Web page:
Afterwards, Mojo justifies his existence in the X-universe: “Where would all [the X-Men’s] heroism be without someone truly nasty to properly test them?!” he asks rhetorically. “Thanks to me, their existence has purpose.” It’s almost as if Mojo is an avatar here for Claremont himself – forcing the X-Men into increasingly horrible situations in order to give the characters purpose. This is, indeed, a predictor of what the future holds, as the X-Men’s rogues gallery starts to fill up with villains like Mojo – irredeemable bastards motivated simply by a desire to do “truly nasty” things. Thus, Mr. Sinister and the Marauders with their impending massacre of the Morlocks; the Adversary, who wants to destroy the universe on a whim; the Inferno demons, the Reavers, the Shadow King ... all these villains are ultimately, like Mojo, just Chris Claremont in disguise: giving the X-Men a purpose while keeping the ratings up.

Looked at from this perspective, Annual #10 emerges as Claremont’s most self-aware and most cynical X-Men comic.


Christian said...

Grant Morrison will later on reappropriate the idea of the Writer-villain, as a single entity, Sublime, for his own New X-men.

(And he does it, for good measure, in All-Star Superman as well. (Taking the familiar form of a bald, aging, supergenius. "Put me away, before I do something really terrible to Superman.")

ba said...

I enjoyed this review moreso than usual, Jason. Interesting interpretation of Claremont's aims for the second half of the 80s, and the nod to the increasing MTV culture of the time.

Also, huge psylocke fan, so I enjoyed this issue anyway. I happen to really like Arthur Adams' run in these next few issues - the characters' bodies seem exaggerated (e.g. nightcrawler and psylocke have extremely long, slender bodies, wolverine stunted and unbelievably hairy, and storm's hair is hyperbolic), but the attention to detail is marvelous.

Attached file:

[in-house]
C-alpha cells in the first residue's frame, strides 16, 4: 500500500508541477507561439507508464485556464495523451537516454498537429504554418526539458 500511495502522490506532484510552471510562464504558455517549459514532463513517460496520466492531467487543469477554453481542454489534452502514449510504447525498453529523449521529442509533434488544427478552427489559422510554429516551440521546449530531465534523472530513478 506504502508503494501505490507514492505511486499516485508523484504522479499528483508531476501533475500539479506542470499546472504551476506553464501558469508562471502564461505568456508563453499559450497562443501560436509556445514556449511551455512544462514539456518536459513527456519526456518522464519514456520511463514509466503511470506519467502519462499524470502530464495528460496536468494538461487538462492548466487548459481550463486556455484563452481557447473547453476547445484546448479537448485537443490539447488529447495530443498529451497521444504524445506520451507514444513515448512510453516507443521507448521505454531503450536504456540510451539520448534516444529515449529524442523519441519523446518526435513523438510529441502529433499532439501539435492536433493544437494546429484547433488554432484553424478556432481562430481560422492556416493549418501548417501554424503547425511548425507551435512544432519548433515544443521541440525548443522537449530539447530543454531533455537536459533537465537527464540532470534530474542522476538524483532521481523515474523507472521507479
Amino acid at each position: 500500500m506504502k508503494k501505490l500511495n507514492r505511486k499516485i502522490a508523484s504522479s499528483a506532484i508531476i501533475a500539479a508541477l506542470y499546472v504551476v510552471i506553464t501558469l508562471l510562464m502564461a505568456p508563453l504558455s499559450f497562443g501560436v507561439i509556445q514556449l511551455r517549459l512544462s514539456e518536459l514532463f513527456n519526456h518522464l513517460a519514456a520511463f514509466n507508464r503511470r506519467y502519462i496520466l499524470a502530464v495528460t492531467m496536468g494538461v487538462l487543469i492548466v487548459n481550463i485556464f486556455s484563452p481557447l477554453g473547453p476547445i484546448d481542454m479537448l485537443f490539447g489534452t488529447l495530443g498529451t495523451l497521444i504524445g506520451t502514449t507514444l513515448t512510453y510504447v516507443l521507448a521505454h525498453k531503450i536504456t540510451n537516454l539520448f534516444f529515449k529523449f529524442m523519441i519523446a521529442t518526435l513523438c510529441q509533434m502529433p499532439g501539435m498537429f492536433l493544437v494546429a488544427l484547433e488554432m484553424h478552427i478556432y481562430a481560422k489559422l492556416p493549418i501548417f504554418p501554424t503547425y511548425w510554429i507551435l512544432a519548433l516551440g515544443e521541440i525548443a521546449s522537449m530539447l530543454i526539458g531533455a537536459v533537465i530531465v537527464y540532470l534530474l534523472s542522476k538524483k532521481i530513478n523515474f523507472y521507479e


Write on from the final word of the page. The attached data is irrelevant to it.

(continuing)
Sometimes, and especially this issue, Claremont seems to give some characters totally incompatible dialogue. Specifically, Ororo waking up in the morning and speaking in teenager-ese (really bad teenager-ese). Arguably, she had been de-aged, but somehow, I doubt she ever talked like that at any point in her youth.

Though, I guess if you are going to make a zany story, might as well have it be the annual.

Anonymous said...

We're moving into the era of X-comics that I read, at most, once, and remember barely or not at all.

That said, on one hand I really like the metacommentary here. On t'other, I note again that you have to put all this in the context of what was happening in mainstream comics at this time. The late 1980s were an age of grim grittiness and nasty villains (and the equal-but-opposite reaction of whimsiness and wacky fun) everywhere, not just in the X-Men.

Something else I'd like to see brought out a bit more: the transformation of the X-Men from a marginal, minor title to Marvel's flagship and best-selling monthly magazine. This had a nontrivial effect on Claremont's writing, I think, both limiting and inspiring him. It also made him, I suspect, even more senstive to the zeitgeist.

Doug M.

Anonymous said...

Upon consideration, there's another wrinkle here: this is Claremont salvaging a female character again. It's reminiscent of what he did with Ms. Marvel, another interesting female character who'd been trashed by bad writing.

Hm. Pattern here?

Doug M.

Anonymous said...

No mention of the first appearance of the X-Babies? Okay, so they're not Mojo's original creations that we see later, they're just he adult X-Men de-aged, but they're still a lot of fun. Seeing our normally oh-so-serious crew turned into wide-eyed kids is pretty amusing.

I also like how the New Mutants have to step up and be adults. Their adult mentors are now younger than they are; they are the experienced ones now. The "graduation costumes" are pretty cool, especially the ones designed for Cannonball, Magik, Karma, and Magma. All of these characters kept getting stuck in either the school uniforms or forgettable costumes after this. Future artists on the X-franchise would have been wise to just go back and use these Arthur Adams-designed costumes. yet how is it all nine New Mutants have superhero costumes ready for them when they graduate? Wasn't the purpose of the New Mutants not to necessarily prepare them to be X-Men, just to school them in using their powers?